About 16 people showed up at Mike Swartzbaugh's Puma Way residence on Saturday morning to help spruce up his yard and cut back the bushes that grew over the sidewalk. It was one of 18 projects included in "Love Ceres," a faith-based organization of work projects designed to help others and improve the appearance Ceres.
"It would have taken me 500 years to do this," said Swartzbaugh, who tried to speak over the loud roar of a chain saw working on his hedge. "It feels very nice having this done."
Ceres code enforcement officer Frank Alvarez was intending to cite the Puma Way homeowner for allowing the bushes to overtake the sidewalk but instead scheduled volunteers to work on his yard for Love Ceres. Swartzbaugh said that landscaping in his yard had been damaged during an Oct. 4 police chase of a vehicle theft suspect that resulted in a crash and fire on his corner lot. Besides bush trimming and hauling off the debris, a crew from the Hatch Road Home Depot store brought in mulch and flowers to beautify his yard.
All throughout Ceres, from 9:30 a.m. to noon, volunteers turned out to help people they didn't even know.
"It was terrific," said Becki Nicholes, one of the event organizers. "I think we had less people but it went better and we accomplished bigger things."
Approximately 300 people signed up for job tasks through the loveceres.com website but more turned on the day of the event.
A crew of 25 to 30 worked to help clean up the Clinton Whitmore Mansion, which is now owned by the city.
"Look at how many people turned out today," said Lisa Mantarro Moore, president of the Clinton Whitmore Mansion Foundation, the group which is helping the city to operate the 1903 home. "My heart is just warm. I can't believe how many people who came to work today."
The Whitmore Mansion crew included brothers Channce, Couper and Gary Condit as well as members of state Senator Anthony Cannella's family and recently retired Ceres Police Deputy Chief Mike Borges and wife Susan. Work details included cleaning debris from a garage and yard and placement in a large dumpster. Alexis and Sierra Nolan, a mother and daughter, volunteered to clean 10 windows on one floor. Inside the mansion volunteers like Joe Adams and wife Rachel helped clean furniture. Residents of Ceres since 1979, "Love Ceres" afforded the Adames their first time inside the historic mansion. The couple got involved in the event through their church, Big Valley Grace Community Church in Modesto.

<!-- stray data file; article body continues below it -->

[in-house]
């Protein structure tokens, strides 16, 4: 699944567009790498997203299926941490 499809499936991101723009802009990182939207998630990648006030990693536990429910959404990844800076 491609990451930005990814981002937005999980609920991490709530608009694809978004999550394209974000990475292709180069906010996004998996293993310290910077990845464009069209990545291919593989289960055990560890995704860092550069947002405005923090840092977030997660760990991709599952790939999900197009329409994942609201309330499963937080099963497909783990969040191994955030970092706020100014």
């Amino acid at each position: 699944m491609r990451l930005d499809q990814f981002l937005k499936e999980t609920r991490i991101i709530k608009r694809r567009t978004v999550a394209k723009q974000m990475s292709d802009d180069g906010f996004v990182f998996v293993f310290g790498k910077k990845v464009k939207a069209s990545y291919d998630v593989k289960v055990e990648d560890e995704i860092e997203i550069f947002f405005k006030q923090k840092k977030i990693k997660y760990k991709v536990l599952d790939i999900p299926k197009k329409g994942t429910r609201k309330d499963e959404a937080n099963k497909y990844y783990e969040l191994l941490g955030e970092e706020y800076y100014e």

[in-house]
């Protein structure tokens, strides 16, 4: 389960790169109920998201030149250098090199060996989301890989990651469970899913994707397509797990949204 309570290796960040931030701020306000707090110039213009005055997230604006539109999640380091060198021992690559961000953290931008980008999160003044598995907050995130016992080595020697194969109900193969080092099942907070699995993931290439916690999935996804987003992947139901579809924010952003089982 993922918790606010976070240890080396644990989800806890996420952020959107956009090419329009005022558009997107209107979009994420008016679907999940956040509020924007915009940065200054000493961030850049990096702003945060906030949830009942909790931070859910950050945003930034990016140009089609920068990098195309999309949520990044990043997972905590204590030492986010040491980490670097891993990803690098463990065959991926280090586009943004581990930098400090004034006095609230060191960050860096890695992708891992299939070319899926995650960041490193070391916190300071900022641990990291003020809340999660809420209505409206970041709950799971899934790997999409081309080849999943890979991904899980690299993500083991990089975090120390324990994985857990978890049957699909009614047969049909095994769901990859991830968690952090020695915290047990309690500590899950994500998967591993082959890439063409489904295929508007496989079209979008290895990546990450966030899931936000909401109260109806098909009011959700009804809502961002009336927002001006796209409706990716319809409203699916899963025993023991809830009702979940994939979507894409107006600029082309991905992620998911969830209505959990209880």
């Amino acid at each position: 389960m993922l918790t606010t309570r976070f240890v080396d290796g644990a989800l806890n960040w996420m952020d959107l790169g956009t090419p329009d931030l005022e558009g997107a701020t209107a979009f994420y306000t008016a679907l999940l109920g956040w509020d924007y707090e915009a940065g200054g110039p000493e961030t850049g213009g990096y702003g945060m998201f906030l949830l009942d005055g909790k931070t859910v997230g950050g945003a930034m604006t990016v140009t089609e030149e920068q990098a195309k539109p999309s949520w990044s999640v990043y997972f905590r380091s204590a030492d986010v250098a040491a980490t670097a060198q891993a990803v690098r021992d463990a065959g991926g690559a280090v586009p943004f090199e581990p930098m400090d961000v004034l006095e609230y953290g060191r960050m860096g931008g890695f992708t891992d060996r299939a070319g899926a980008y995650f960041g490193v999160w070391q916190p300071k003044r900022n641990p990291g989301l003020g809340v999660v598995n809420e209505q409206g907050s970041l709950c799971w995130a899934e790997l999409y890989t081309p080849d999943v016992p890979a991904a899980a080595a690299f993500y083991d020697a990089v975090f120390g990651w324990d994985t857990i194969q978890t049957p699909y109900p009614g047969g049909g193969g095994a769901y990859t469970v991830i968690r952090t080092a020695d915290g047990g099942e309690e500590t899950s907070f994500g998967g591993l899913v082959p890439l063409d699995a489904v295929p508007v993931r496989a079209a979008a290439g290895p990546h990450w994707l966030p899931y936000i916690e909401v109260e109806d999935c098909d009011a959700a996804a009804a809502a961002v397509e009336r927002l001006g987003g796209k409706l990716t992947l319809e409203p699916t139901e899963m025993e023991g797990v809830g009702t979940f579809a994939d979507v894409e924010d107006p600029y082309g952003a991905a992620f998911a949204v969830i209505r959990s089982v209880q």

"I think this is a good project," said Adams. "We went down the McHenry Mansion in Modesto and they've really brought that a long ways. There's possibilities here; it just takes money and a lot of work."
The mansion is still being rented out for bridal and private events by the Whitmore Home Foundation. Lisa Mantarro Moore, president of the Foundation, said her group is trying to build back the furniture collection after the estate sale stripped the home of some of the period pieces.
The foundation would like to spearhead the construction of outdoor restroom facilities.
"The goal is ... we're trying to help the city put this on a template path of how they can advance it into the future," said Moore. "The furnishings inside the house and all that stuff belong to the Foundation; the house and the structure belongs to the city and that's a relationship we can build on."
Cortni Ramsdell-Coutrakis and Randi Ramsdell-Jantz helped with the Booties and Babies drive, collecting brand-new items for 28 local expectant mothers.
"I think there was a bag for everybody," said Cortni.
The goodies were distributed at a Community Baby Shower, held from 10 a.m. to noon for the women who otherwise would have had no baby shower. Food, prizes for the moms and games were held at the Ceres Partnership for Healthy Children office on Fourth Street.
A crew of people that included Ceres Police Lt. Brent Smith, acting City Manager Toby Wells and Community Development Director Tom Westbrook, helped demolish a dilapidated garage for an elderly man between Seventh and Eighth streets off of Roeding Road. The crew, assisted by men from the a sober living house, filled up two bins with debris.
At Hale Aloha Convalescent Hospital in Ceres, Ramon and Marti Mendez led a group who visited residents.
Other Love Ceres projects included free car washes for senior citizens, clean-up of trash and weed pulling along public right of ways, and the feeding of volunteers by the Ceres Rotary Club at the Community Center.
Jeff Pichney of Big Valley Grace started Love Modesto and it was spread to Ceres partially through the efforts of Bryan and Becki Nicholes.